Reports of the death of aspiration have been indeed much exaggerated

Blaine Fowers, Jordan B. Ainsley, G. Tyler Lefevor

Research output: Contribution to journalArticle

1 Citation (Scopus)

Abstract

In their recent article, Williams and Gantt (2013) make the provocative claim that the only way to account for human aspiration is to recognize the existence of an eternal soul. Although it is possible to argue for such a position, their exposition is plagued by unsubstantiated assertions, false dichotomies, straw-person arguments, appeals to authority, and disregard for large psychological literatures related to their claims. These problematic forms of argumentation are inadequate to the task that these authors set for themselves and show insufficient respect for many potential interlocutors. In their apparent eagerness to discuss their eternal soul thesis, Williams and Gantt dismiss the work of scholars in positive psychology, virtue ethics, and “mainstream psychology” with whom they share extensive common ground, thereby neglecting the richness and fruitfulness of these scholars’ contributions to the topic of human aspiration.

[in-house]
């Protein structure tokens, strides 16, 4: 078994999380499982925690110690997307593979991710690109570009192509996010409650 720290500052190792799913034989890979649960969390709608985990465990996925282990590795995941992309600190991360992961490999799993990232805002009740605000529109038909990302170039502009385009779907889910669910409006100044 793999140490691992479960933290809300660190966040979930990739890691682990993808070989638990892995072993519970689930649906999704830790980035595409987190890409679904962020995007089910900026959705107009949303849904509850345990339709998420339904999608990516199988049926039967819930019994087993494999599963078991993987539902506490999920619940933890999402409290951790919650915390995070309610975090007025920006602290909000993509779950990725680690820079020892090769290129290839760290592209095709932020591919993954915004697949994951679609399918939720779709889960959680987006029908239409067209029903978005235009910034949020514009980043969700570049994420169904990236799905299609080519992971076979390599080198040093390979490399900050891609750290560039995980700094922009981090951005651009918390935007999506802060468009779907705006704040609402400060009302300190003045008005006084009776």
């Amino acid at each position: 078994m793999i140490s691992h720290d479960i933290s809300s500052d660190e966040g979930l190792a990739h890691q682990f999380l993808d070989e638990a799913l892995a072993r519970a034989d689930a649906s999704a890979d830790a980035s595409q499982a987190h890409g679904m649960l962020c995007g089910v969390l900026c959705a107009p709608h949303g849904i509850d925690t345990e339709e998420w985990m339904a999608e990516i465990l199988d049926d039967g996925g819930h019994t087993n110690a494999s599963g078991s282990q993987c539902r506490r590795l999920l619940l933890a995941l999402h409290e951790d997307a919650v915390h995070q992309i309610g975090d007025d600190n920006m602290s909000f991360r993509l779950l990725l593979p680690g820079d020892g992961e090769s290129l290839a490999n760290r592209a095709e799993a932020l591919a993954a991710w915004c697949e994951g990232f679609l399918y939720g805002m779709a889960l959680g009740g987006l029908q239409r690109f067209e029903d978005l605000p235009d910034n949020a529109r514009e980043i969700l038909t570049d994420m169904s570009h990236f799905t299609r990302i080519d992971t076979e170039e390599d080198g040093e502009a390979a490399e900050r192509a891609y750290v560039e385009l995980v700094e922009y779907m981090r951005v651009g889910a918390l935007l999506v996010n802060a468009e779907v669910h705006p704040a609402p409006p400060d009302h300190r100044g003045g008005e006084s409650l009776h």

Original languageEnglish
Pages (from-to)399-416
Number of pages18
JournalTheory and Psychology
Volume24
Issue number3
DOIs
StatePublished - Jan 1 2014

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Psychology
Ethics
Aspirations (Psychology)
Aspiration
Eternal
Interlocutors
Exposition
Virtue Ethics
Dichotomy
Appeal to Authority
Disregard
Psychological Literature
Person
Positive Psychology
Argumentation

Keywords

  • Aspiration
  • eternal
  • fallacy
  • mortal
  • the good
  • virtue

Cite this

Reports of the death of aspiration have been indeed much exaggerated. / Fowers, Blaine; Ainsley, Jordan B.; Lefevor, G. Tyler.

In: Theory and Psychology, Vol. 24, No. 3, 01.01.2014, p. 399-416.

Research output: Contribution to journalArticle

Fowers, Blaine ; Ainsley, Jordan B. ; Lefevor, G. Tyler. / Reports of the death of aspiration have been indeed much exaggerated. In: Theory and Psychology. 2014 ; Vol. 24, No. 3. pp. 399-416.
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